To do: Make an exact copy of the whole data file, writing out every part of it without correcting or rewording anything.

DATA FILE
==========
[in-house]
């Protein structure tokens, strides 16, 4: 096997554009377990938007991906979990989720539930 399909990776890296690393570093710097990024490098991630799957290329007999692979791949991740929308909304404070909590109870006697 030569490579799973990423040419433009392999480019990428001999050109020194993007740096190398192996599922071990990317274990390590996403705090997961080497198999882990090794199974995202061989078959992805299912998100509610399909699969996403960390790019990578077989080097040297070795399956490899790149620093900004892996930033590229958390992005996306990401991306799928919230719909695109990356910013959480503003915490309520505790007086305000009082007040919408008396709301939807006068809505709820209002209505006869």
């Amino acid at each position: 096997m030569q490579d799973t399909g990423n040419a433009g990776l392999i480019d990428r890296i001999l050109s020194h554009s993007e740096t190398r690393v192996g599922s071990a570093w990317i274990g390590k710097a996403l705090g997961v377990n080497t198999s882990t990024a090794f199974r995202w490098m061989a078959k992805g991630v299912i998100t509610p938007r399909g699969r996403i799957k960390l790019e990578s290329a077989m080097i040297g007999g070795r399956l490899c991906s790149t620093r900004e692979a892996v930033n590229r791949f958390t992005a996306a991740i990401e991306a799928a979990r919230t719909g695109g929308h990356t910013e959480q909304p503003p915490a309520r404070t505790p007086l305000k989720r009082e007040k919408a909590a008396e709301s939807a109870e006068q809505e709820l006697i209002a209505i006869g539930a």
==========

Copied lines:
[in-house]
């Protein structure tokens, strides 16, 4: 096997554009377990938007991906979990989720539930 399909990776890296690393570093710097990024490098991630799957290329007999692979791949991740929308909304404070909590109870006697 030569490579799973990423040419433009392999480019990428001999050109020194993007740096190398192996599922071990990317274990390590996403705090997961080497198999882990090794199974995202061989078959992805299912998100509610399909699969996403960390790019990578077989080097040297070795399956490899790149620093900004892996930033590229958390992005996306990401991306799928919230719909695109990356910013959480503003915490309520505790007086305000009082007040919408008396709301939807006068809505709820209002209505006869």
């Amino acid at each position: 096997m030569q490579d799973t399909g990423n040419a433009g990776l392999i480019d990428r890296i001999l050109s020194h554009s993007e740096t190398r690393v192996g599922s071990a570093w990317i274990g390590k710097a996403l705090g997961v377990n080497t198999s882990t990024a090794f199974r995202w490098m061989a078959k992805g991630v299912i998100t509610p938007r399909g699969r996403i799957k960390l790019e990578s290329a077989m080097i040297g007999g070795r399956l490899c991906s790149t620093r900004e692979a892996v930033n590229r791949f958390t992005a996306a991740i990401e991306a799928a979990r919230t719909g695109g929308h990356t910013e959480q909304p503003p915490a309520r404070t505790p007086l305000k989720r009082e007040k919408a909590a008396e709301s939807a109870e006068q809505e709820l006697i209002a209505i006869g539930a």